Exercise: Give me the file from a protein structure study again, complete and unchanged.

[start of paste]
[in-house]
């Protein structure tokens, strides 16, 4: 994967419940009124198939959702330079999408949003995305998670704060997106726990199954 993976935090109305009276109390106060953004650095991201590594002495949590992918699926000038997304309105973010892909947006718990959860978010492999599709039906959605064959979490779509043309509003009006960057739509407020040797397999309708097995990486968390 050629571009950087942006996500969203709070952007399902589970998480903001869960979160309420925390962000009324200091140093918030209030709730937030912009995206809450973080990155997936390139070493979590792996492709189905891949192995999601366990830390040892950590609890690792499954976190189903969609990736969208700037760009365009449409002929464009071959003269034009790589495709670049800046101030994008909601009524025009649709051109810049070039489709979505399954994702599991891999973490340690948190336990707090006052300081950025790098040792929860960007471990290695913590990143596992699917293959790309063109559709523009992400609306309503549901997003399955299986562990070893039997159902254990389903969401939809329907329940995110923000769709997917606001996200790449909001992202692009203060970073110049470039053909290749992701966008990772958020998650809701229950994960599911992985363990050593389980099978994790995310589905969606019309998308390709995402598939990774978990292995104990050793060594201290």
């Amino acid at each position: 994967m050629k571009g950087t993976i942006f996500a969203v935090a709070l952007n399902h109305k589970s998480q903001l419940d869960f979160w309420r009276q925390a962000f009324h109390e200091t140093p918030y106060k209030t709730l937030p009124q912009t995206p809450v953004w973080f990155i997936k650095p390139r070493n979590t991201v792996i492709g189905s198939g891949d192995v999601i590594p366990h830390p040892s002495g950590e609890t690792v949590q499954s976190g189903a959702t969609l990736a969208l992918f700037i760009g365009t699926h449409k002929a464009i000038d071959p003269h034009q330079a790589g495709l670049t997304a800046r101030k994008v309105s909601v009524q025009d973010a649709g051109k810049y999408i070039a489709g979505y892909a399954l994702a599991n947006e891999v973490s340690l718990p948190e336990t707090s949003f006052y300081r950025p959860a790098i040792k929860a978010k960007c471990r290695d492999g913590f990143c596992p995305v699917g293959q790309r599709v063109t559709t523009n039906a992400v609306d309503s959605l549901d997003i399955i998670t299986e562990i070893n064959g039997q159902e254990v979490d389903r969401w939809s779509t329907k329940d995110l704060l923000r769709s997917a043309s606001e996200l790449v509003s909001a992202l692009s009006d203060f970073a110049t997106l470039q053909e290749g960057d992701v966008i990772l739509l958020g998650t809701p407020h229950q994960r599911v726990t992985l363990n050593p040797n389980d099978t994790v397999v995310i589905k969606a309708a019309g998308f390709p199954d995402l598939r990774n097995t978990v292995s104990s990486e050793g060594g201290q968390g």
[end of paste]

[in-house]
């Protein structure tokens, strides 16, 4: 994967419940009124198939959702330079999408949003995305998670704060997106726990199954 993976935090109305009276109390106060953004650095991201590594002495949590992918699926000038997304309105973010892909947006718990959860978010492999599709039906959605064959979490779509043309509003009006960057739509407020040797397999309708097995990486968390 050629571009950087942006996500969203709070952007399902589970998480903001869960979160309420925390962000009324200091140093918030209030709730937030912009995206809450973080990155997936390139070493979590792996492709189905891949192995999601366990830390040892950590609890690792499954976190189903969609990736969208700037760009365009449409002929464009071959003269034009790589495709670049800046101030994008909601009524025009649709051109810049070039489709979505399954994702599991891999973490340690948190336990707090006052300081950025790098040792929860960007471990290695913590990143596992699917293959790309063109559709523009992400609306309503549901997003399955299986562990070893039997159902254990389903969401939809329907329940995110923000769709997917606001996200790449909001992202692009203060970073110049470039053909290749992701966008990772958020998650809701229950994960599911992985363990050593389980099978994790995310589905969606019309998308390709995402598939990774978990292995104990050793060594201290």
């Amino acid at each position: 994967m050629k571009g950087t993976i942006f996500a969203v935090a709070l952007n399902h109305k589970s998480q903001l419940d869960f979160w309420r009276q925390a962000f009324h109390e200091t140093p918030y106060k209030t709730l937030p009124q912009t995206p809450v953004w973080f990155i997936k650095p390139r070493n979590t991201v792996i492709g189905s198939g891949d192995v999601i590594p366990h830390p040892s002495g950590e609890t690792v949590q499954s976190g189903a959702t969609l990736a969208l992918f700037i760009g365009t699926h449409k002929a464009i000038d071959p003269h034009q330079a790589g495709l670049t997304a800046r101030k994008v309105s909601v009524q025009d973010a649709g051109k810049y999408i070039a489709g979505y892909a399954l994702a599991n947006e891999v973490s340690l718990p948190e336990t707090s949003f006052y300081r950025p959860a790098i040792k929860a978010k960007c471990r290695d492999g913590f990143c596992p995305v699917g293959q790309r599709v063109t559709t523009n039906a992400v609306d309503s959605l549901d997003i399955i998670t299986e562990i070893n064959g039997q159902e254990v979490d389903r969401w939809s779509t329907k329940d995110l704060l923000r769709s997917a043309s606001e996200l790449v509003s909001a992202l692009s009006d203060f970073a110049t997106l470039q053909e290749g960057d992701v966008i990772l739509l958020g998650t809701p407020h229950q994960r599911v726990t992985l363990n050593p040797n389980d099978t994790v397999v995310i589905k969606a309708a019309g998308f390709p199954d995402l598939r990774n097995t978990v292995s104990s990486e050793g060594g201290q968390g």